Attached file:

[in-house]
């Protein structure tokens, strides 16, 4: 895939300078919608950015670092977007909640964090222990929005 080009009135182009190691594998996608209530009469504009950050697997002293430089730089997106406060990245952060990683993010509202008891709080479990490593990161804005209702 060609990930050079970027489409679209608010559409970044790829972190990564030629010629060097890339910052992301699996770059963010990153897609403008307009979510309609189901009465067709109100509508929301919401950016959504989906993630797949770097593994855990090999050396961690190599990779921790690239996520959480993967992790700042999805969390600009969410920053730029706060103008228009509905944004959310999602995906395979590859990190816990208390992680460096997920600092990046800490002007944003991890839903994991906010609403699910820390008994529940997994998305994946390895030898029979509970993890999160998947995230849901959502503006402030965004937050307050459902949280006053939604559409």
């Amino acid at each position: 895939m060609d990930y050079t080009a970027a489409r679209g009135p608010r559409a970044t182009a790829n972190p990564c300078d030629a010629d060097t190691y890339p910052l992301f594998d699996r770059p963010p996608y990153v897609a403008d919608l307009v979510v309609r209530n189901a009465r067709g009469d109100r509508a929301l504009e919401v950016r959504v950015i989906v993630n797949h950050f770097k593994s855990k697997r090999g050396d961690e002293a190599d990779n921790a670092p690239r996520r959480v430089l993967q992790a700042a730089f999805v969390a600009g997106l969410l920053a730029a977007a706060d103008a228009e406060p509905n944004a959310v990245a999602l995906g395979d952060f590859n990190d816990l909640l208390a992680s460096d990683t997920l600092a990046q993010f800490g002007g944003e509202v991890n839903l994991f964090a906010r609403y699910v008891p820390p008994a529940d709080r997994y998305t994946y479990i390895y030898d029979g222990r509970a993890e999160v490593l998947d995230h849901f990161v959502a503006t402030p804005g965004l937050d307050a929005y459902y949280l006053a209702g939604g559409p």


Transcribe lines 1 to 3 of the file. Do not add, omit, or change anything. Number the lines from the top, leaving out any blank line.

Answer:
[in-house]
């Protein structure tokens, strides 16, 4: 895939300078919608950015670092977007909640964090222990929005 080009009135182009190691594998996608209530009469504009950050697997002293430089730089997106406060990245952060990683993010509202008891709080479990490593990161804005209702 060609990930050079970027489409679209608010559409970044790829972190990564030629010629060097890339910052992301699996770059963010990153897609403008307009979510309609189901009465067709109100509508929301919401950016959504989906993630797949770097593994855990090999050396961690190599990779921790690239996520959480993967992790700042999805969390600009969410920053730029706060103008228009509905944004959310999602995906395979590859990190816990208390992680460096997920600092990046800490002007944003991890839903994991906010609403699910820390008994529940997994998305994946390895030898029979509970993890999160998947995230849901959502503006402030965004937050307050459902949280006053939604559409």
């Amino acid at each position: 895939m060609d990930y050079t080009a970027a489409r679209g009135p608010r559409a970044t182009a790829n972190p990564c300078d030629a010629d060097t190691y890339p910052l992301f594998d699996r770059p963010p996608y990153v897609a403008d919608l307009v979510v309609r209530n189901a009465r067709g009469d109100r509508a929301l504009e919401v950016r959504v950015i989906v993630n797949h950050f770097k593994s855990k697997r090999g050396d961690e002293a190599d990779n921790a670092p690239r996520r959480v430089l993967q992790a700042a730089f999805v969390a600009g997106l969410l920053a730029a977007a706060d103008a228009e406060p509905n944004a959310v990245a999602l995906g395979d952060f590859n990190d816990l909640l208390a992680s460096d990683t997920l600092a990046q993010f800490g002007g944003e509202v991890n839903l994991f964090a906010r609403y699910v008891p820390p008994a529940d709080r997994y998305t994946y479990i390895y030898d029979g222990r509970a993890e999160v490593l998947d995230h849901f990161v959502a503006t402030p804005g965004l937050d307050a929005y459902y949280l006053a209702g939604g559409p």